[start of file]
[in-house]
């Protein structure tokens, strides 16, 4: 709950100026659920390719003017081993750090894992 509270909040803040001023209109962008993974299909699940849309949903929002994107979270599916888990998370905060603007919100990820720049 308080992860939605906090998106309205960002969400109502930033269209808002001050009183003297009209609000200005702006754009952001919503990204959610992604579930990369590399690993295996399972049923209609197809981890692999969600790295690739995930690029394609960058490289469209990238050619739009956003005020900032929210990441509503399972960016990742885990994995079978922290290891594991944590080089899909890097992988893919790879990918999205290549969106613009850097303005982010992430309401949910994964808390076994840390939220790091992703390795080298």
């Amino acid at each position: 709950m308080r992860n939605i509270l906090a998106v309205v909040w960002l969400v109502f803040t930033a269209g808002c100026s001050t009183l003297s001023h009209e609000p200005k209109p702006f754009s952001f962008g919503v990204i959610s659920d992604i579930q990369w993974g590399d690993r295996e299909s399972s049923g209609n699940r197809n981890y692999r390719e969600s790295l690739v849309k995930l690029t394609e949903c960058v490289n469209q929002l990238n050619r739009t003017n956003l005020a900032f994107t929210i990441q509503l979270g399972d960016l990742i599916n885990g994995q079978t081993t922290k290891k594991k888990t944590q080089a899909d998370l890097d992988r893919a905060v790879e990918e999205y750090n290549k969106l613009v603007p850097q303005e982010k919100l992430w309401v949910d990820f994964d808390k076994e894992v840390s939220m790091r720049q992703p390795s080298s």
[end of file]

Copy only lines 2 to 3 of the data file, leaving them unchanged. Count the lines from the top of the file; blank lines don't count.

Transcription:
């Protein structure tokens, strides 16, 4: 709950100026659920390719003017081993750090894992 509270909040803040001023209109962008993974299909699940849309949903929002994107979270599916888990998370905060603007919100990820720049 308080992860939605906090998106309205960002969400109502930033269209808002001050009183003297009209609000200005702006754009952001919503990204959610992604579930990369590399690993295996399972049923209609197809981890692999969600790295690739995930690029394609960058490289469209990238050619739009956003005020900032929210990441509503399972960016990742885990994995079978922290290891594991944590080089899909890097992988893919790879990918999205290549969106613009850097303005982010992430309401949910994964808390076994840390939220790091992703390795080298």
């Amino acid at each position: 709950m308080r992860n939605i509270l906090a998106v309205v909040w960002l969400v109502f803040t930033a269209g808002c100026s001050t009183l003297s001023h009209e609000p200005k209109p702006f754009s952001f962008g919503v990204i959610s659920d992604i579930q990369w993974g590399d690993r295996e299909s399972s049923g209609n699940r197809n981890y692999r390719e969600s790295l690739v849309k995930l690029t394609e949903c960058v490289n469209q929002l990238n050619r739009t003017n956003l005020a900032f994107t929210i990441q509503l979270g399972d960016l990742i599916n885990g994995q079978t081993t922290k290891k594991k888990t944590q080089a899909d998370l890097d992988r893919a905060v790879e990918e999205y750090n290549k969106l613009v603007p850097q303005e982010k919100l992430w309401v949910d990820f994964d808390k076994e894992v840390s939220m790091r720049q992703p390795s080298s």